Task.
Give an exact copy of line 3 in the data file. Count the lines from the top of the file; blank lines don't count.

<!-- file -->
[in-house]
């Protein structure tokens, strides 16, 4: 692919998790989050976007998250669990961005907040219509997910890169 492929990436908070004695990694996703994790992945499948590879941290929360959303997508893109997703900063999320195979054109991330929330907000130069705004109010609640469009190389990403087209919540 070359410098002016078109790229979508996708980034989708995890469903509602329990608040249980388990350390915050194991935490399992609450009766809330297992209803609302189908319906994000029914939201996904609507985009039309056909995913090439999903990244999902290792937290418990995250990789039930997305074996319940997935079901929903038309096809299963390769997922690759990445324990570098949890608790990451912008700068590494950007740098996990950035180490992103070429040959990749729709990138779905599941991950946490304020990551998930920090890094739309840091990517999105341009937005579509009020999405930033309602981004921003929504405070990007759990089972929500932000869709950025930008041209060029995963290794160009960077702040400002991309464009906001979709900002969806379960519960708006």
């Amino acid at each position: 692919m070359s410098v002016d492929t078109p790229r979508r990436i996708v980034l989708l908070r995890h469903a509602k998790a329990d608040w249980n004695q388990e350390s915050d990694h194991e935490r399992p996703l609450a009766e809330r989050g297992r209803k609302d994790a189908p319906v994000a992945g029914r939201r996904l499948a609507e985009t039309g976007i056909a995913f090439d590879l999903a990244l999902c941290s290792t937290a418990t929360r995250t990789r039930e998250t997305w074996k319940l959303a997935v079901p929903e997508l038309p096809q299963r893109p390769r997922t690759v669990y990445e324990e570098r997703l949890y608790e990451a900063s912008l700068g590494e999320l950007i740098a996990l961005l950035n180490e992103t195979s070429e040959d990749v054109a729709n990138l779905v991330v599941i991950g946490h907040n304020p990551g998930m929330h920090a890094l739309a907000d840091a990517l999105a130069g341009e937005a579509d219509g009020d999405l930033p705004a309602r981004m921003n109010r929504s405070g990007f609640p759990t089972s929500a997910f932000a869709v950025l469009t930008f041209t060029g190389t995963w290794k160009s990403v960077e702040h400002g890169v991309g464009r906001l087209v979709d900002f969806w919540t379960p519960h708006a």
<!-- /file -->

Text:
């Amino acid at each position: 692919m070359s410098v002016d492929t078109p790229r979508r990436i996708v980034l989708l908070r995890h469903a509602k998790a329990d608040w249980n004695q388990e350390s915050d990694h194991e935490r399992p996703l609450a009766e809330r989050g297992r209803k609302d994790a189908p319906v994000a992945g029914r939201r996904l499948a609507e985009t039309g976007i056909a995913f090439d590879l999903a990244l999902c941290s290792t937290a418990t929360r995250t990789r039930e998250t997305w074996k319940l959303a997935v079901p929903e997508l038309p096809q299963r893109p390769r997922t690759v669990y990445e324990e570098r997703l949890y608790e990451a900063s912008l700068g590494e999320l950007i740098a996990l961005l950035n180490e992103t195979s070429e040959d990749v054109a729709n990138l779905v991330v599941i991950g946490h907040n304020p990551g998930m929330h920090a890094l739309a907000d840091a990517l999105a130069g341009e937005a579509d219509g009020d999405l930033p705004a309602r981004m921003n109010r929504s405070g990007f609640p759990t089972s929500a997910f932000a869709v950025l469009t930008f041209t060029g190389t995963w290794k160009s990403v960077e702040h400002g890169v991309g464009r906001l087209v979709d900002f969806w919540t379960p519960h708006a």